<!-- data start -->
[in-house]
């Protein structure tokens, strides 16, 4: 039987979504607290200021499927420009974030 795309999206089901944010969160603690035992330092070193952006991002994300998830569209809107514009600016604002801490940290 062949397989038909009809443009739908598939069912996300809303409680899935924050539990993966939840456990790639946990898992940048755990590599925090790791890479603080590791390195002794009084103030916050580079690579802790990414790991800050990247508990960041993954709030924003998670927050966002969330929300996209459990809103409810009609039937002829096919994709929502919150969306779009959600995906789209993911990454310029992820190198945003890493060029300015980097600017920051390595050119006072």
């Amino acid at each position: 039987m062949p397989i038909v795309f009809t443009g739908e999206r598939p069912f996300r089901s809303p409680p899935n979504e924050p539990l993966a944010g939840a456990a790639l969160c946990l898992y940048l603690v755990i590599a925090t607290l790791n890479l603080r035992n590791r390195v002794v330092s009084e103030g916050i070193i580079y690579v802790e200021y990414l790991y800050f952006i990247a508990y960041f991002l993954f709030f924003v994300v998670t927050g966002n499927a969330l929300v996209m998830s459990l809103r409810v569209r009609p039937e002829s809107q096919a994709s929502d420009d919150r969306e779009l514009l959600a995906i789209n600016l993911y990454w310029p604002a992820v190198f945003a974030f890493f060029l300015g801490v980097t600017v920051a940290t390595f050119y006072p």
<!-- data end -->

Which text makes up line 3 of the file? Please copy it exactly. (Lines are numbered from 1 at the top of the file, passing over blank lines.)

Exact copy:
């Amino acid at each position: 039987m062949p397989i038909v795309f009809t443009g739908e999206r598939p069912f996300r089901s809303p409680p899935n979504e924050p539990l993966a944010g939840a456990a790639l969160c946990l898992y940048l603690v755990i590599a925090t607290l790791n890479l603080r035992n590791r390195v002794v330092s009084e103030g916050i070193i580079y690579v802790e200021y990414l790991y800050f952006i990247a508990y960041f991002l993954f709030f924003v994300v998670t927050g966002n499927a969330l929300v996209m998830s459990l809103r409810v569209r009609p039937e002829s809107q096919a994709s929502d420009d919150r969306e779009l514009l959600a995906i789209n600016l993911y990454w310029p604002a992820v190198f945003a974030f890493f060029l300015g801490v980097t600017v920051a940290t390595f050119y006072p």